Monika Kosinska, WHO: “If we can't mobilise, we won't be able to resist the pandemic”
Conditions for the development of world cities in the context of COVID-19 have been discussed in Kazan
How should cities develop in the context of the COVID-19 pandemic? The main challenge for all countries of the world was discussed in Kazan by municipal authorities, scientists and public figures. The online forum of related cities and municipalities of the BRICS countries has started in the capital of Tatarstan. One hundred and twenty people are participating in it — not only representatives of the five states in the organisation, but also their regional partners from other developing countries. Read more about the opposition of local authorities to the coronavirus pandemic in the material of Realnoe Vremya.
Learning from each other
The two-day forum of related cities and municipalities of the BRICS countries has been held in Kazan via videoconference. In addition to mayors of foreign megacities, social activists, businessmen and scientists from Brazil, Russia, India, China and South Africa, it involved regional partners of the BRICS member countries from Argentina, Morocco, and Spain — about 120 people in total. Discussions were held in four sections, where they discussed the current situation in the world's cities and their future, and exchanged experience. One of the important questions on the agenda was the functioning of cities in the context of the COVID-19 pandemic and after it.
Programme Manager at the World Health Organization Monica Kosinska spoke about the project 'Healthy Cities', which covered 5,500 municipalities of 1,500 cities, where about 200 million people live. "81 flagship cities that we work directly with, work with our partners and create incubators for author's ideas," Kosinska said.
“We see how much we can learn from each other, and this is why such platform is important for us. It is about the distribution of tasks in our societies… Investing in people, the prosperity of our cities, the development of services in these cities, building urban spaces with the involvement of the private sector, increasing the activity of people in projects, creating green zones, protecting the planet from degradation," the WHO manager listed large-scale directions for the development of municipalities.
In her opinion, in the context of the pandemic, these tasks have become more urgent. Kosinska noted the main four problems that the pandemic revealed: the impact of the virus itself on people, the heavy burden on health authorities, distancing, which has a negative impact on society, and the economic crisis. The policy of municipal leaders can influence the situation, the speaker believes.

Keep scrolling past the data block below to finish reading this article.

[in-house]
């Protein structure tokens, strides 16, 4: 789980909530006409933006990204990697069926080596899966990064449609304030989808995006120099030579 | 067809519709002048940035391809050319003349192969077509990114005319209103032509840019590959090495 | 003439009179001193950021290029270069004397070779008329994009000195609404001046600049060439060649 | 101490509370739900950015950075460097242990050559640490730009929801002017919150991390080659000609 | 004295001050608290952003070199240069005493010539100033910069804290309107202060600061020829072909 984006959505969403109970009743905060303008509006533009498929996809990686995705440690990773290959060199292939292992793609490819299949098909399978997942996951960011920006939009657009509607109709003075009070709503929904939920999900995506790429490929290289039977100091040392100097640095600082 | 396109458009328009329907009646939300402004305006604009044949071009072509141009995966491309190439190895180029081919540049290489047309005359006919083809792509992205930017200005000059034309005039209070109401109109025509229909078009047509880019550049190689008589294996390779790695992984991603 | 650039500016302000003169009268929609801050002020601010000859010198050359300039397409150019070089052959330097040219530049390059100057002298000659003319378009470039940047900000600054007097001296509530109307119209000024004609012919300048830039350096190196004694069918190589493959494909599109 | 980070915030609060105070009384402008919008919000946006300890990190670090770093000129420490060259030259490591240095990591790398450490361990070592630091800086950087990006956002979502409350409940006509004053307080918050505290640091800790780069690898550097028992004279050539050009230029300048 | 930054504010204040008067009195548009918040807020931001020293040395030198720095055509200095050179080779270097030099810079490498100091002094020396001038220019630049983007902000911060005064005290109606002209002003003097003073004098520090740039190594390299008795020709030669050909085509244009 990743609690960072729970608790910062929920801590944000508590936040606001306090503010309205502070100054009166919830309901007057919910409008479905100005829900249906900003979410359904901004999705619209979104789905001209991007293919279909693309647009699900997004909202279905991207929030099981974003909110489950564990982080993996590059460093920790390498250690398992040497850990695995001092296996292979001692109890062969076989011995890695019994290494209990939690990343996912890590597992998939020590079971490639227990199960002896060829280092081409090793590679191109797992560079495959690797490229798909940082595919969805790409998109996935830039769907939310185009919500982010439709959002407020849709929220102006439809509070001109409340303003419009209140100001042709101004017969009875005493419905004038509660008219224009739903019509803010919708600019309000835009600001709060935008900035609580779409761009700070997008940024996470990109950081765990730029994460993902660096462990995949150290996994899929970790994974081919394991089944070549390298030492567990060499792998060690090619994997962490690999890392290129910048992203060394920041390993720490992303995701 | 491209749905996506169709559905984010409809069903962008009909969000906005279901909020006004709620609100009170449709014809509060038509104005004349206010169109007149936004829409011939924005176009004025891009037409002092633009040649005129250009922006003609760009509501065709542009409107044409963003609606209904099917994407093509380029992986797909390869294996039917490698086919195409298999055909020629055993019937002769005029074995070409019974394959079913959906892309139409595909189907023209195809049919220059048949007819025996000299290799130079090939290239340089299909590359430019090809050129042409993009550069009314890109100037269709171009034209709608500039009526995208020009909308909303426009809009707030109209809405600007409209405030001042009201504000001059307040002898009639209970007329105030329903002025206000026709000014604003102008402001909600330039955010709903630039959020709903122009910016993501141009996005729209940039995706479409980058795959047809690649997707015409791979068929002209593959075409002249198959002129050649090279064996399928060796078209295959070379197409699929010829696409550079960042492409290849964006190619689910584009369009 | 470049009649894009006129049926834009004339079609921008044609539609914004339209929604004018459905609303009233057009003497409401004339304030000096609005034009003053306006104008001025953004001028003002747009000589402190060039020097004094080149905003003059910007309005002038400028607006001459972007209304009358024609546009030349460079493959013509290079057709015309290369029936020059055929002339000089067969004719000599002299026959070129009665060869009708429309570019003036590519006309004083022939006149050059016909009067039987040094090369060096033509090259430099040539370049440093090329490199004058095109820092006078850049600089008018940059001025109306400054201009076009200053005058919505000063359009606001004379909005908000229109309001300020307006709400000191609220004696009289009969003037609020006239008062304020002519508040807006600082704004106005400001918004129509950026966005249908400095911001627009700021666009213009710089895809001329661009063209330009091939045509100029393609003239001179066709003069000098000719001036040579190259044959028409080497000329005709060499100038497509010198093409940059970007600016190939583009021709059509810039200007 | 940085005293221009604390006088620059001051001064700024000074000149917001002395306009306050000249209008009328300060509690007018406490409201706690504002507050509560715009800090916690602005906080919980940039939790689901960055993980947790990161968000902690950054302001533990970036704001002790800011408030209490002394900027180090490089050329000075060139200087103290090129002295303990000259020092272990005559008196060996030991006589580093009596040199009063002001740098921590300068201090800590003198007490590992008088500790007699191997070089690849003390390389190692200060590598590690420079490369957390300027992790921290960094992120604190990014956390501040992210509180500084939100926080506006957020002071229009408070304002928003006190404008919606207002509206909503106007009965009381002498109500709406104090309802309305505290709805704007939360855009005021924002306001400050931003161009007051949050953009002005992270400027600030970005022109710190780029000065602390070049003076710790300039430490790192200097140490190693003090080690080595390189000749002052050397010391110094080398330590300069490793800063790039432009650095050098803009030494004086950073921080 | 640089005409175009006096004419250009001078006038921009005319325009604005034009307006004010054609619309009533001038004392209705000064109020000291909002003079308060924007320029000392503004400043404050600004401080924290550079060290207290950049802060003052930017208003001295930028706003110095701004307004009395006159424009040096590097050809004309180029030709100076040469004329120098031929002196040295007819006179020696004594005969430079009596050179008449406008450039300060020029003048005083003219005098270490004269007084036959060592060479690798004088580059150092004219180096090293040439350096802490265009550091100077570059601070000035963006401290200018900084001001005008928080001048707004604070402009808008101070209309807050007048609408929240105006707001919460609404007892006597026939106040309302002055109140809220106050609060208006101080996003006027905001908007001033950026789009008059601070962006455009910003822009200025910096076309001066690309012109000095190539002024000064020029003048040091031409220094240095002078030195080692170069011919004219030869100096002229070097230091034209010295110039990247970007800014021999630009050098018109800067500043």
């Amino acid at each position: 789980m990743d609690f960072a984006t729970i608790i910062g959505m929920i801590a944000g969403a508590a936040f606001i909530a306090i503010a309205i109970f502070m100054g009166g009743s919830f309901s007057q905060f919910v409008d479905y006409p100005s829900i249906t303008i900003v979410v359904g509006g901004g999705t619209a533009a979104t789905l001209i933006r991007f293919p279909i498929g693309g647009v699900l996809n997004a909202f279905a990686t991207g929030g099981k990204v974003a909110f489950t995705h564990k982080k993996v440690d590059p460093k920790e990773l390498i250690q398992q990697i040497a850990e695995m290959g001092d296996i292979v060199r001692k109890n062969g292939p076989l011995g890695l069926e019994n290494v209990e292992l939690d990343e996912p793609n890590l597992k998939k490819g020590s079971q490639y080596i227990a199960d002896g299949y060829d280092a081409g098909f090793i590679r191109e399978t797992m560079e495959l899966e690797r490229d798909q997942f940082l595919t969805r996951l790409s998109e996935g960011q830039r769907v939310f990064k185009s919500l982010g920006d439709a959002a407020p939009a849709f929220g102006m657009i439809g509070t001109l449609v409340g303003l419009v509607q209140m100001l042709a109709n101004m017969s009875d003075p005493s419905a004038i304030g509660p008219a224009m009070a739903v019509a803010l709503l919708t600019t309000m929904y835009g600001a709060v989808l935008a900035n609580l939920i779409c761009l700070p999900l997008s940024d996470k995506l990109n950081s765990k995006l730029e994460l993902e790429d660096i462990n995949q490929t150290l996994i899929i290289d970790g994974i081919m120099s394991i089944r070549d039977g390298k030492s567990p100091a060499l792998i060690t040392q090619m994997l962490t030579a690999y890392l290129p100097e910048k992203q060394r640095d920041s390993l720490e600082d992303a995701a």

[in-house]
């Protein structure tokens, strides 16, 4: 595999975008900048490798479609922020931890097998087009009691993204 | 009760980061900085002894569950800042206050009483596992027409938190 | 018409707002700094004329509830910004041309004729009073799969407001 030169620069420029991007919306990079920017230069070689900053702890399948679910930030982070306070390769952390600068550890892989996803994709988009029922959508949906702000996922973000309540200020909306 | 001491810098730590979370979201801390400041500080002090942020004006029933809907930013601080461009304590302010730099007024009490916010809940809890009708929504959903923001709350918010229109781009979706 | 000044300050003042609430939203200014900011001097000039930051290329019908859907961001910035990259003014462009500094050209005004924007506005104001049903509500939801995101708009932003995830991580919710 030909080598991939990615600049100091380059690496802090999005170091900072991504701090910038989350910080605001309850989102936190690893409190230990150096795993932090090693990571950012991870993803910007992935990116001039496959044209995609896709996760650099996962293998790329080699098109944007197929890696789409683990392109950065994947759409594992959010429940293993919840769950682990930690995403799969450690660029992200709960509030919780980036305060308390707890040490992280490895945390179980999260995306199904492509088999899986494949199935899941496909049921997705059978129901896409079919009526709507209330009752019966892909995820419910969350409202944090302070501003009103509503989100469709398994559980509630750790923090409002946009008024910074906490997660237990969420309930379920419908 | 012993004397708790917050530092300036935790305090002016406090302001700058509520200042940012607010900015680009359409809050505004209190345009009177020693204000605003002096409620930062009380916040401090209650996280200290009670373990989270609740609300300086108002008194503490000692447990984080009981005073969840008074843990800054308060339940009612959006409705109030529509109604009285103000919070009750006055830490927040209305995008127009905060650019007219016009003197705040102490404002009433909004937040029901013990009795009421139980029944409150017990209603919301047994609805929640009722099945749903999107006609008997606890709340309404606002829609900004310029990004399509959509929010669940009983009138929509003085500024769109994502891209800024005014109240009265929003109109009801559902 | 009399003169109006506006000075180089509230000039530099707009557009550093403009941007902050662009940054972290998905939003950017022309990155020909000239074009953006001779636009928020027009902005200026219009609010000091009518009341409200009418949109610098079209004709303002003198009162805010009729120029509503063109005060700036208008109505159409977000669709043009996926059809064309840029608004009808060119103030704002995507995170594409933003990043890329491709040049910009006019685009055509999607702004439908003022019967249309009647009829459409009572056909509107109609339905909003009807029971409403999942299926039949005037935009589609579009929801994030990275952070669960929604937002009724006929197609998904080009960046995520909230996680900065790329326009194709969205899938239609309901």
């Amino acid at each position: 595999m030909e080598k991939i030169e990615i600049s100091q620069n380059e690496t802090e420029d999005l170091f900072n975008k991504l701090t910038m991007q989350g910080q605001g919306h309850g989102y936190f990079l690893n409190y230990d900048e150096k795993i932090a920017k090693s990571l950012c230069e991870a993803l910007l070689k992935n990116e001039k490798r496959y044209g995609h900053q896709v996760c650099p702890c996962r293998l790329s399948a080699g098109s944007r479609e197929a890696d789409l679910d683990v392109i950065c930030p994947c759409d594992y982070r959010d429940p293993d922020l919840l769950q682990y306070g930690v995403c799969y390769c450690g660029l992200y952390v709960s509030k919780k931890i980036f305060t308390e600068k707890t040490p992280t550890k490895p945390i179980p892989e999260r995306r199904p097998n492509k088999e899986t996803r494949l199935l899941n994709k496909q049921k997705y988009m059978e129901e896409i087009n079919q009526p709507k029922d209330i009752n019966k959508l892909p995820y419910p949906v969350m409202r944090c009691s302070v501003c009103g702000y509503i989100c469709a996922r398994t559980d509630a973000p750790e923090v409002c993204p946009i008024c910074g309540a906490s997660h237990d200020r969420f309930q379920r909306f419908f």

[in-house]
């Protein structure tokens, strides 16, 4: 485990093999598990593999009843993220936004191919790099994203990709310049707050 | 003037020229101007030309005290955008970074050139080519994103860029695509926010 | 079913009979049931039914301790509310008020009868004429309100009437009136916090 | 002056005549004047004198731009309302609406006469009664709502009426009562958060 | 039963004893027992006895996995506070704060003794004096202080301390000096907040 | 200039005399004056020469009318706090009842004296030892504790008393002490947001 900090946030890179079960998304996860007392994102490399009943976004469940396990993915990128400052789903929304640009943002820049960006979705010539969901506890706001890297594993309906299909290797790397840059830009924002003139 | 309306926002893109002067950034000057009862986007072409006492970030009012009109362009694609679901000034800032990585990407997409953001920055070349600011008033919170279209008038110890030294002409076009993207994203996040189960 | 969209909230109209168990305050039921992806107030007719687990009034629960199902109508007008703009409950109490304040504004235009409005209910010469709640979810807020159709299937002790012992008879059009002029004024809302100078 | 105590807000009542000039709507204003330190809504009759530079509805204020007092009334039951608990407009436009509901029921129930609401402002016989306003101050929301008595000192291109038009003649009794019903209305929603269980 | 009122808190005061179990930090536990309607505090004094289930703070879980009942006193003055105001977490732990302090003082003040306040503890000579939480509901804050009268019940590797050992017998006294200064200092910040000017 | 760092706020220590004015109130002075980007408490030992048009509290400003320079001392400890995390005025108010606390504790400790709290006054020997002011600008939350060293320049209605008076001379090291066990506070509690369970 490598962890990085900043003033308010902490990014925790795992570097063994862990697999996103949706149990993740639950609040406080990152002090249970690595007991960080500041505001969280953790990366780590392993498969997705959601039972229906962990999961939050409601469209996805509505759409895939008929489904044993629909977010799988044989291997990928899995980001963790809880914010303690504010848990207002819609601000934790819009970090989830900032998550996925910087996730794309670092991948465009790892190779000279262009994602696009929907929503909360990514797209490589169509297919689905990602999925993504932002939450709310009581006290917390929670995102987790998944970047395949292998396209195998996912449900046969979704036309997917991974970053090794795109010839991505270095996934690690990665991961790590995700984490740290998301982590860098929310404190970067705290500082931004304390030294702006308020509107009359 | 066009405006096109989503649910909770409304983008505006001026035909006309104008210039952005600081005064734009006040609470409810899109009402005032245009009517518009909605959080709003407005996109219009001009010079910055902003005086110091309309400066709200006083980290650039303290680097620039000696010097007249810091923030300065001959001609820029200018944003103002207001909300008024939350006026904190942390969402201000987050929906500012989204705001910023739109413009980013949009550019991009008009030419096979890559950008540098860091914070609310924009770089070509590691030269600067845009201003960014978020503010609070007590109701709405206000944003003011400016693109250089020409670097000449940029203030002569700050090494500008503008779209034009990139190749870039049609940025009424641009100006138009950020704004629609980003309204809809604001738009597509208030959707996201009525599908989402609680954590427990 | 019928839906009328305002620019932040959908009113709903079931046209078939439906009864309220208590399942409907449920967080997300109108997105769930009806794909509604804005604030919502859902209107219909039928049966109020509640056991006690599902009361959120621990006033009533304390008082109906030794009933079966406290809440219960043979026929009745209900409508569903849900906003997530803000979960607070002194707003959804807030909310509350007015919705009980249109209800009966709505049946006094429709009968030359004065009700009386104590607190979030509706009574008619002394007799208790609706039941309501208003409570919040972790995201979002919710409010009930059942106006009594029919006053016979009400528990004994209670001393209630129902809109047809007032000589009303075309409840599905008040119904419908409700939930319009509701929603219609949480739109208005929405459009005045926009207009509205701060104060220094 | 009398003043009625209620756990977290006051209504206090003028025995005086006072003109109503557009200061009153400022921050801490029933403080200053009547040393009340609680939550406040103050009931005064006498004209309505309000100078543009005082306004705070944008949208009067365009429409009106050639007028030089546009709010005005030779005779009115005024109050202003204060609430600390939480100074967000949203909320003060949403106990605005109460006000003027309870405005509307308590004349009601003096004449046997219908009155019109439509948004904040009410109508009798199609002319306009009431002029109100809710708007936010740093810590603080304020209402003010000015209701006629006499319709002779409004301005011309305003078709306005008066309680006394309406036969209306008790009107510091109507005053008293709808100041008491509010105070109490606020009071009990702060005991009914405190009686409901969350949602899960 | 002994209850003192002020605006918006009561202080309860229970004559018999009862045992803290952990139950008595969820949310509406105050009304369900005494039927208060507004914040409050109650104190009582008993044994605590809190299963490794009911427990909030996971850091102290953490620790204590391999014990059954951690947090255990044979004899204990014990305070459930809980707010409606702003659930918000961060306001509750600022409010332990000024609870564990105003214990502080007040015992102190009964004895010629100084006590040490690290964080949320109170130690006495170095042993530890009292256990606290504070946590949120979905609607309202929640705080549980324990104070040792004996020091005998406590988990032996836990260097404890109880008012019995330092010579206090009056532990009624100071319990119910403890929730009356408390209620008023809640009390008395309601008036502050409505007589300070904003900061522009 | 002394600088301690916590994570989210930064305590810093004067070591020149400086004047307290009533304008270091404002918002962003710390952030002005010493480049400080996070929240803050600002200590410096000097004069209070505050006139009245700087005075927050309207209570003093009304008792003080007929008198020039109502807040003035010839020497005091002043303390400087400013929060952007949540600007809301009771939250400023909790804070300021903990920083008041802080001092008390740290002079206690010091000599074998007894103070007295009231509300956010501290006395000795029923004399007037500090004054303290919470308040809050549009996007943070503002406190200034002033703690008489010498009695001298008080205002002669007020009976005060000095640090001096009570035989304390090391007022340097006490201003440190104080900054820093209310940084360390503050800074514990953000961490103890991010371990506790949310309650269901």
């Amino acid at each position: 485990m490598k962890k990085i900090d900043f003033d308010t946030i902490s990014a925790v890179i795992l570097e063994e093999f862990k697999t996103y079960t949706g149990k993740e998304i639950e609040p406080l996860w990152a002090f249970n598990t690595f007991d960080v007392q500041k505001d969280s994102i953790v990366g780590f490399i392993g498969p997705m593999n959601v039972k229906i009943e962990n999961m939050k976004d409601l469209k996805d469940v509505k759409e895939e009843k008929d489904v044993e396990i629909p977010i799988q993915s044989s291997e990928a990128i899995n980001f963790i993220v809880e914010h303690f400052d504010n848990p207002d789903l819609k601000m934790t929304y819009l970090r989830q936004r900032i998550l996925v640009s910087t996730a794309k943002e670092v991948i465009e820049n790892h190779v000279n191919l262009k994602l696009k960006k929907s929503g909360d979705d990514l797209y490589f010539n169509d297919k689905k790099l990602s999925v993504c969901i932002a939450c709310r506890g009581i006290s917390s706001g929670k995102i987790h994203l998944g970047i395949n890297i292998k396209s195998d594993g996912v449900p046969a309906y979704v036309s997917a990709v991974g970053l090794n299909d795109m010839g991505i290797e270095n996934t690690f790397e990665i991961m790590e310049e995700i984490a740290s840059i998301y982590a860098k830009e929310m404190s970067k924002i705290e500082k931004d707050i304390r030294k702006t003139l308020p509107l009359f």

“In Europe, at the very beginning of the pandemic, the health system was re-targeted to support our citizens, including from municipal authorities, and we provide assistance to vulnerable segments of the population — this is the main role of cities. The degree of security in cities is how safe it is for socially unprotected segments of the population," Kosinska stressed.
She pointed out that even at this time, culture and education remain important components for cities and their future. The WHO representative noted that many details need to be considered. For example, people began to drive more cars, considering them safer than public transport. From the point of view of the world's transition to a new normal, we can't go back to what was in the past, Kosinska said. But at the same time, she believes that it is necessary to think about how to build a more sustainable society, about protecting the environment.
“If we cannot mobilise, we will not be able to resist the pandemic," the speaker stressed. According to her, it is now important to ensure economic recovery, but economic investment should not harm the environment.
“Teamwork of all mankind”
The association 'Healthy Cities, Districts and Towns' in Russia is 10 years old this year. It unites 115 municipalities that represent 28 subjects from seven federal districts with a population of 17 million people, said Tatyana Shestakova, the executive director of the Russian association 'Healthy Cities, Districts and Towns'.
The speaker noted that it is necessary to take into account the interests of public health in all municipal programmes, to create an environment for citizens to lead a healthy lifestyle, and to do this, it is necessary to develop a strategy based on interdepartmental interaction and a regulatory framework. The main role in supporting public health should be assigned to municipalities. Shestakova gave an example of how 'Healthy Cities' interact with the leadership of Vologda Oblast, creating a public council under the governor there, and in Novosibirsk, the organisation cooperates with the department of social policy.
The association disseminates best practices, publishes collections of different practices, and conducts webinars. Last year, the organisation launched a project on healthy nutrition and physical activity for children, and this year, together with the ministry of healthcare of the Russian Federation, it is holding the second competition 'Healthy Cities', aimed at identifying effective experience. Besides, the Russian organisation cooperates with neighbouring countries.